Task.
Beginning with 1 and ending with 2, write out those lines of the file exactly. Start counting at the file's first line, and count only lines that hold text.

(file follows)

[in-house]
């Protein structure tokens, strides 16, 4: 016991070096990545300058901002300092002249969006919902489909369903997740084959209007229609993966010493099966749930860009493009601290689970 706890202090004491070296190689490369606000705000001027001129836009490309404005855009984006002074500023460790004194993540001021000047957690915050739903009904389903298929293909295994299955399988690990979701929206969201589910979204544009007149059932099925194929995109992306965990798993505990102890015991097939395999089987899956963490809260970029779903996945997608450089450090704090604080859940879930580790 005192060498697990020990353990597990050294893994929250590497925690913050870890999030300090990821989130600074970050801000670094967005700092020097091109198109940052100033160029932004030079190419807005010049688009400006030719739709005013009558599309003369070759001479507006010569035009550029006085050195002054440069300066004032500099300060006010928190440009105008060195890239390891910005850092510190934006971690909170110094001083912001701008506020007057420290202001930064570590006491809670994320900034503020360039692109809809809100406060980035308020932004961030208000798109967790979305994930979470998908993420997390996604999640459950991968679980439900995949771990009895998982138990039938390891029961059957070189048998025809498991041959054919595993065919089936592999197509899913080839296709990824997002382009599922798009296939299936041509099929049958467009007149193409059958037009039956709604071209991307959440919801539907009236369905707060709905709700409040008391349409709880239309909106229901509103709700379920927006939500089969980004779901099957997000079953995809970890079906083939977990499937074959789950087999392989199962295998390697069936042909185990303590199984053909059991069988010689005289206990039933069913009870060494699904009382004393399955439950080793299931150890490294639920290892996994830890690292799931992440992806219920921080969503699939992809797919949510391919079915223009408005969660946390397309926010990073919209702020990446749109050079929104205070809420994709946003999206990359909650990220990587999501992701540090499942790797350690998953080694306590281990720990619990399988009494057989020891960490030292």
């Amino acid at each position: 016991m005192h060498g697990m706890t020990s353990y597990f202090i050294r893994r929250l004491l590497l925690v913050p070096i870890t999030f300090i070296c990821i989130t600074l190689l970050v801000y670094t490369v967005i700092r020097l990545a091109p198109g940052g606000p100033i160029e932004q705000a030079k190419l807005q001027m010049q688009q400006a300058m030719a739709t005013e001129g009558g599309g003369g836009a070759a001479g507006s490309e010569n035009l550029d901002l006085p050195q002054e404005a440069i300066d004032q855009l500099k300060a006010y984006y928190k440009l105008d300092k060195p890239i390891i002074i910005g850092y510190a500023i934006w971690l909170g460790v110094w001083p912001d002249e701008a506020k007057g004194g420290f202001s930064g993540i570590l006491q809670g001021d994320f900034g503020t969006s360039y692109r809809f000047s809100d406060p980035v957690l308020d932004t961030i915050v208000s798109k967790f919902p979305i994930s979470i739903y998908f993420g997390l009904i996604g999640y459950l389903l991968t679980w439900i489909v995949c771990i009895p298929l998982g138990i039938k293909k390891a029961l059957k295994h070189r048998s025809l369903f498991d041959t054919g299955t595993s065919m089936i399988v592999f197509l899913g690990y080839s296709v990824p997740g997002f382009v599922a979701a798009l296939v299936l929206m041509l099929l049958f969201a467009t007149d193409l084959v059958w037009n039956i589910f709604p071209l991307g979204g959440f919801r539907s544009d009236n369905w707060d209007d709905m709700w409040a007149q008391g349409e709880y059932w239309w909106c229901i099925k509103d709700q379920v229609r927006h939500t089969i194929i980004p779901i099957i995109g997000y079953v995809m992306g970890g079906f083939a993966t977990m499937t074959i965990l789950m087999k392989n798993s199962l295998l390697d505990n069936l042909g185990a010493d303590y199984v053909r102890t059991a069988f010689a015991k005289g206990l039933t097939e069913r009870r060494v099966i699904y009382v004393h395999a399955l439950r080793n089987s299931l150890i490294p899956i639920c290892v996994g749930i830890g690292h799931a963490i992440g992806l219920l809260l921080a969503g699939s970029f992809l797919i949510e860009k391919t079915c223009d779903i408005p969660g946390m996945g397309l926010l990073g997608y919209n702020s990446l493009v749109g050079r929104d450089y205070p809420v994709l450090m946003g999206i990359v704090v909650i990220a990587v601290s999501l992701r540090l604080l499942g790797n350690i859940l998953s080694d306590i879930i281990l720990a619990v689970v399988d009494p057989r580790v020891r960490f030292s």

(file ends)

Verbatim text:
[in-house]
């Protein structure tokens, strides 16, 4: 016991070096990545300058901002300092002249969006919902489909369903997740084959209007229609993966010493099966749930860009493009601290689970 706890202090004491070296190689490369606000705000001027001129836009490309404005855009984006002074500023460790004194993540001021000047957690915050739903009904389903298929293909295994299955399988690990979701929206969201589910979204544009007149059932099925194929995109992306965990798993505990102890015991097939395999089987899956963490809260970029779903996945997608450089450090704090604080859940879930580790 005192060498697990020990353990597990050294893994929250590497925690913050870890999030300090990821989130600074970050801000670094967005700092020097091109198109940052100033160029932004030079190419807005010049688009400006030719739709005013009558599309003369070759001479507006010569035009550029006085050195002054440069300066004032500099300060006010928190440009105008060195890239390891910005850092510190934006971690909170110094001083912001701008506020007057420290202001930064570590006491809670994320900034503020360039692109809809809100406060980035308020932004961030208000798109967790979305994930979470998908993420997390996604999640459950991968679980439900995949771990009895998982138990039938390891029961059957070189048998025809498991041959054919595993065919089936592999197509899913080839296709990824997002382009599922798009296939299936041509099929049958467009007149193409059958037009039956709604071209991307959440919801539907009236369905707060709905709700409040008391349409709880239309909106229901509103709700379920927006939500089969980004779901099957997000079953995809970890079906083939977990499937074959789950087999392989199962295998390697069936042909185990303590199984053909059991069988010689005289206990039933069913009870060494699904009382004393399955439950080793299931150890490294639920290892996994830890690292799931992440992806219920921080969503699939992809797919949510391919079915223009408005969660946390397309926010990073919209702020990446749109050079929104205070809420994709946003999206990359909650990220990587999501992701540090499942790797350690998953080694306590281990720990619990399988009494057989020891960490030292």